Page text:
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How do divorced parents resolve child-rearing disagreements?

| Mar 12, 2021 | Child Custody

When people think about child custody, they tend to focus only on which parent will be with the children the majority of the time, also known as the allocation of physical custody. This is important, to be sure, but it’s not the only disagreement parents are likely to have. In fact, in many cases, even when physical custody is shared unequally, both parents will retain equal legal custody, which is the power to make important decisions on behalf of the children. These include decisions about education, religious indoctrination, medical care and more.

One example of a likely point of dispute touches on both child custody and child support issues: paying for private-school education. While private school may seem like a luxury (and it sometimes is) there are also instances in which it is necessary for kids who need learning accommodations or environments that can’t be found in their public school. What happens when one parent believes private school is essential and the other strongly disagrees?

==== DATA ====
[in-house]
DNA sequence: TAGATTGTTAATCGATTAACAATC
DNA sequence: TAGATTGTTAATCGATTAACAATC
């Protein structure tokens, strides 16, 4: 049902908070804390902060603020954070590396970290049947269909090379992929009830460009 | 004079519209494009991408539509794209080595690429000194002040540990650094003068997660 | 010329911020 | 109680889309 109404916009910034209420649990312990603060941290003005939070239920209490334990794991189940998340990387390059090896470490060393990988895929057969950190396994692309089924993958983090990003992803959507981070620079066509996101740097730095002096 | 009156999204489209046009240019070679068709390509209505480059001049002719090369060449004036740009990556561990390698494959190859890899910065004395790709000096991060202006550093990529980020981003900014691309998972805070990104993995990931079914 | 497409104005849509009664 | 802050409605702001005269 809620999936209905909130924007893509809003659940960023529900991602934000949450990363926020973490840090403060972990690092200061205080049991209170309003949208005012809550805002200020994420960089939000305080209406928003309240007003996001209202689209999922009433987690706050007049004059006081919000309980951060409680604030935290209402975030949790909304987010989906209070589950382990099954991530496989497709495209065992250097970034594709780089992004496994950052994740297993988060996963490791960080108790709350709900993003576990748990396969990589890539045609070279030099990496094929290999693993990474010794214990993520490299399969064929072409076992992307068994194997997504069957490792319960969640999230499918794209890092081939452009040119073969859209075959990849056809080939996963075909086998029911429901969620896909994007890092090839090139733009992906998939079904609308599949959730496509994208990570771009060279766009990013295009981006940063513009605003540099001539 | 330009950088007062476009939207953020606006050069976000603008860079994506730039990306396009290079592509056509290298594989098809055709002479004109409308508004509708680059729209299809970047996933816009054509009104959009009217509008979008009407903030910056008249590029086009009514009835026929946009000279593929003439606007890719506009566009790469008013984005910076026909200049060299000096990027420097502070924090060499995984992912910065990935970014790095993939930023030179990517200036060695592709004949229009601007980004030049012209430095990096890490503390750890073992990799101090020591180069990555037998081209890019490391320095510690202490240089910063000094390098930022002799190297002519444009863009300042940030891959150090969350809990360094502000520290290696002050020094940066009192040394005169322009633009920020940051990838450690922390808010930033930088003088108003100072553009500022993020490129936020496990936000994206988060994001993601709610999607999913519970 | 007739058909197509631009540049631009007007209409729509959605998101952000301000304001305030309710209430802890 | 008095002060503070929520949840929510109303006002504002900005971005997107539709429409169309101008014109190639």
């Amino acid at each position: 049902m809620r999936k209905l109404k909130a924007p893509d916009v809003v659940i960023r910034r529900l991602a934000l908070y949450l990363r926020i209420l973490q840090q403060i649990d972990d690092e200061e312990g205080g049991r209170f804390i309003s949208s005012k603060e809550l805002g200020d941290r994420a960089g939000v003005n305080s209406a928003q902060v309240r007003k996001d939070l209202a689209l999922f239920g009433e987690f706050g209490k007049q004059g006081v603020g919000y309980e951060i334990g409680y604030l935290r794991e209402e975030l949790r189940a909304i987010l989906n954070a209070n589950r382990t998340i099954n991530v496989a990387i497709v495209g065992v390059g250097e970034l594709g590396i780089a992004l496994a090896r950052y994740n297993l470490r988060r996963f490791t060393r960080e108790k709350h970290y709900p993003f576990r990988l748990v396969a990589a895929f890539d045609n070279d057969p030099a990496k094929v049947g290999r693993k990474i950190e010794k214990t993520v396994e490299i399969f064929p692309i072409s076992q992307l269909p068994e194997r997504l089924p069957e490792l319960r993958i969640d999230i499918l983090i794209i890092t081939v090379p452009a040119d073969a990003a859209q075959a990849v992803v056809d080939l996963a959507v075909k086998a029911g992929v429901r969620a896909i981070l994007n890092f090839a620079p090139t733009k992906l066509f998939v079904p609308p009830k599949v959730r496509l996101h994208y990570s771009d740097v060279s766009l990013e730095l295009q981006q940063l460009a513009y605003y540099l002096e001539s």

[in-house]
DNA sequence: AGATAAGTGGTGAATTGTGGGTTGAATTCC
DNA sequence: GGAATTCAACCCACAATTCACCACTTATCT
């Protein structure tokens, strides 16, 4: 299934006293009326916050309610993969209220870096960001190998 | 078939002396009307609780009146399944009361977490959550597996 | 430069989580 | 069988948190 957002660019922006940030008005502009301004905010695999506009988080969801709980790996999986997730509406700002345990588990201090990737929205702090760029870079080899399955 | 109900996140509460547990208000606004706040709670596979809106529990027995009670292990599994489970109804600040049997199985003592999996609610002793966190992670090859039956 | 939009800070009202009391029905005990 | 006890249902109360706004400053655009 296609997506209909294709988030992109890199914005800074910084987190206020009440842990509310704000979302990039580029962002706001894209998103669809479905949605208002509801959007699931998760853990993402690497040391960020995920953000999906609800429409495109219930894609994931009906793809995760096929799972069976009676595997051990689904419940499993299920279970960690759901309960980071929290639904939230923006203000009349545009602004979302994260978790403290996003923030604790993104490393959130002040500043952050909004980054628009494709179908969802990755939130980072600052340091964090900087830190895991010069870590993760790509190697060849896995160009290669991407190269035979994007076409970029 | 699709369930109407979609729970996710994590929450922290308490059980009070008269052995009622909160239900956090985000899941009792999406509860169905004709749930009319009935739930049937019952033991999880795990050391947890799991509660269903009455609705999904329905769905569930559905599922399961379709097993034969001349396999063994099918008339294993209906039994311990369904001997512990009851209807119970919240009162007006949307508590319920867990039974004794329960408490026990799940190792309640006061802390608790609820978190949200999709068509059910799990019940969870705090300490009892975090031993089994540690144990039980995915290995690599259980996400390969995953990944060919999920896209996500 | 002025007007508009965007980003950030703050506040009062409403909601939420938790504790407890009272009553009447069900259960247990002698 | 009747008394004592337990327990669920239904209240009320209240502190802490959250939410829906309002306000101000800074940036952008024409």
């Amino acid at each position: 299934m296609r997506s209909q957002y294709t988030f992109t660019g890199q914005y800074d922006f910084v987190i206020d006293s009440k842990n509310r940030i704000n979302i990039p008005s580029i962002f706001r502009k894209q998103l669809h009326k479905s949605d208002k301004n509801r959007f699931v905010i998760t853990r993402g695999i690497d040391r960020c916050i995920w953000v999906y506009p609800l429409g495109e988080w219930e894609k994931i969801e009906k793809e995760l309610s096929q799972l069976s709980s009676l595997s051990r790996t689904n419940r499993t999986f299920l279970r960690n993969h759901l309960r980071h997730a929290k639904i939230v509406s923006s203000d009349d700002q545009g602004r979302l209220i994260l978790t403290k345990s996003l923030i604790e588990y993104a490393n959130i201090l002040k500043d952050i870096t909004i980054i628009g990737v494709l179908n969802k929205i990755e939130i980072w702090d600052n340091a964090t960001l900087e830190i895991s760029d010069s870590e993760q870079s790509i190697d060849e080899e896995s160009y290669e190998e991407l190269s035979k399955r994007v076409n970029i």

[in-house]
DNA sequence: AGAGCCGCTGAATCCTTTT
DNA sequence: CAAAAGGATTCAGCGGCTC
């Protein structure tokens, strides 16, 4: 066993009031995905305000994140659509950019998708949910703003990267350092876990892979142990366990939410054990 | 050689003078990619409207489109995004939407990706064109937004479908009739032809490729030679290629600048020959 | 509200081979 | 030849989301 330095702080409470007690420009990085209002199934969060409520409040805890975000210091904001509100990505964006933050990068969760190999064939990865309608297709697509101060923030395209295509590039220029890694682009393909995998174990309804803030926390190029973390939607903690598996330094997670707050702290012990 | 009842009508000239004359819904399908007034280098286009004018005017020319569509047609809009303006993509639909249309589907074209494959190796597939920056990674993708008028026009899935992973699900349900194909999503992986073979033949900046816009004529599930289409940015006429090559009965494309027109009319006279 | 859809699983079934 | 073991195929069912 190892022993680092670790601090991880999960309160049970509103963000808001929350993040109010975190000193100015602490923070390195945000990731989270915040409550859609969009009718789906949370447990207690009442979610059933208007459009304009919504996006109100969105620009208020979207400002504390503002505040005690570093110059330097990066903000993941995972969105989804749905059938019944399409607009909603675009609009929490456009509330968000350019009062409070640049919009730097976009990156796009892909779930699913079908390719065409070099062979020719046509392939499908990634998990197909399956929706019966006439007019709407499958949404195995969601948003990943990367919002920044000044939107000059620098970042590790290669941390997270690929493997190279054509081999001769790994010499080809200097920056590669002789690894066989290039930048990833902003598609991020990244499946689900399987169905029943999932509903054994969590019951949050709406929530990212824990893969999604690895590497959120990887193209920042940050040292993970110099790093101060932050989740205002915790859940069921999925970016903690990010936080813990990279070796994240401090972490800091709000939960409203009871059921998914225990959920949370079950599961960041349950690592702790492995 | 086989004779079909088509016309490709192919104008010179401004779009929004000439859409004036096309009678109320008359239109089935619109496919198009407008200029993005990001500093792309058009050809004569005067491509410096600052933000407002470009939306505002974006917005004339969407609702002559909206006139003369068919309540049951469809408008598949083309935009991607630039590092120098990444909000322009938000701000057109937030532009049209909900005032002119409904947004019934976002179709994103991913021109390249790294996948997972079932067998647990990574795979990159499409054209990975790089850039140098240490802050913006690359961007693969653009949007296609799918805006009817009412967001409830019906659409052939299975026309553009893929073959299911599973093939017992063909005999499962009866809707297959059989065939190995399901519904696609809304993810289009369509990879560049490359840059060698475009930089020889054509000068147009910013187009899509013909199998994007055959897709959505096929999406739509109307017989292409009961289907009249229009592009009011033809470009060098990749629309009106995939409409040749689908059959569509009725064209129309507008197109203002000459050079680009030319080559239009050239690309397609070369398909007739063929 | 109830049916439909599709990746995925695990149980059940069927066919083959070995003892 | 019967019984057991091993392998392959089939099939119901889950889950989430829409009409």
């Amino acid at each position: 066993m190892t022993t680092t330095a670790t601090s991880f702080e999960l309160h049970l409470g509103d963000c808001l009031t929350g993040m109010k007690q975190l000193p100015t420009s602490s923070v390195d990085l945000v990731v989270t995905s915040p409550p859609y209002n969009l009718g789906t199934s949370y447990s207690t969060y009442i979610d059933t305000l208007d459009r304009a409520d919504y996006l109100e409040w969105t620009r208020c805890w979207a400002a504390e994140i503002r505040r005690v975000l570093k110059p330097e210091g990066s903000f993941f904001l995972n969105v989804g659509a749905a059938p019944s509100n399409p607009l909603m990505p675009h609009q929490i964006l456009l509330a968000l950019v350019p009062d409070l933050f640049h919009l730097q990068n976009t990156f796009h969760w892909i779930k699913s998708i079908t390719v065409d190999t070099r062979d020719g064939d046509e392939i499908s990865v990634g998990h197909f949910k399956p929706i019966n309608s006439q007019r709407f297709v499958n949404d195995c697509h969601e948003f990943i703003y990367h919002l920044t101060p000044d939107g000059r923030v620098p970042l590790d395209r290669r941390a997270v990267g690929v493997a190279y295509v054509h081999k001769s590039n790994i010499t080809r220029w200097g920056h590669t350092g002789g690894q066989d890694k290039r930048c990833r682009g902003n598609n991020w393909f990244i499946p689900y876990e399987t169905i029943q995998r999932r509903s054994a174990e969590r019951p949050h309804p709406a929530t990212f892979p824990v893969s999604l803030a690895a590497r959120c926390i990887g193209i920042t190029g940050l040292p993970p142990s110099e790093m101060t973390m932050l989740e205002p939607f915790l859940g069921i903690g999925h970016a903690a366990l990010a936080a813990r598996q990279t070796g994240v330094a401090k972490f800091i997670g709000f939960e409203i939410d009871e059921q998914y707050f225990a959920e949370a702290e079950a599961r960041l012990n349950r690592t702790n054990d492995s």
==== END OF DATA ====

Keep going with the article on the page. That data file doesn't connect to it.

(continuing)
Let’s say that a mother is awarded primary physical custody of her two kids. The father has a smaller portion of physical custody but equally shares legal custody. The mother believes the kids need private school but the father doesn’t share that belief. He is already being asked to pay a lot in child support and doesn’t want to pay even more money for tuition. He is also a firm believer in the importance of public education.

Because they share legal custody, they have an equal say in educational decisions. How, then, would they settle this dispute?

There are several possible answers to the previous question. Perhaps the smartest approach would be to address this issue during the divorce and custody proceedings so that whatever decision is made has the weight of a court behind it. This is a foreseeable dispute, so addressing it early is a viable option.

Not all disputes are foreseeable, however. And that speaks to the importance of having a detailed custody agreement – preferably one that was negotiated between the parents rather than imposed by a court. The more detailed a plan is, the less likely that disputes will arise because many of the important decisions have already been made. Moreover, a parenting plan can also include mechanisms for how to resolve future disputes, including resolution techniques that must be tried before going back to court.

If you have kids and are about to go through a divorce, please discuss any long-term custody concerns you have with your attorney. More work and planning on the front end could save you time, money and frustration later on.

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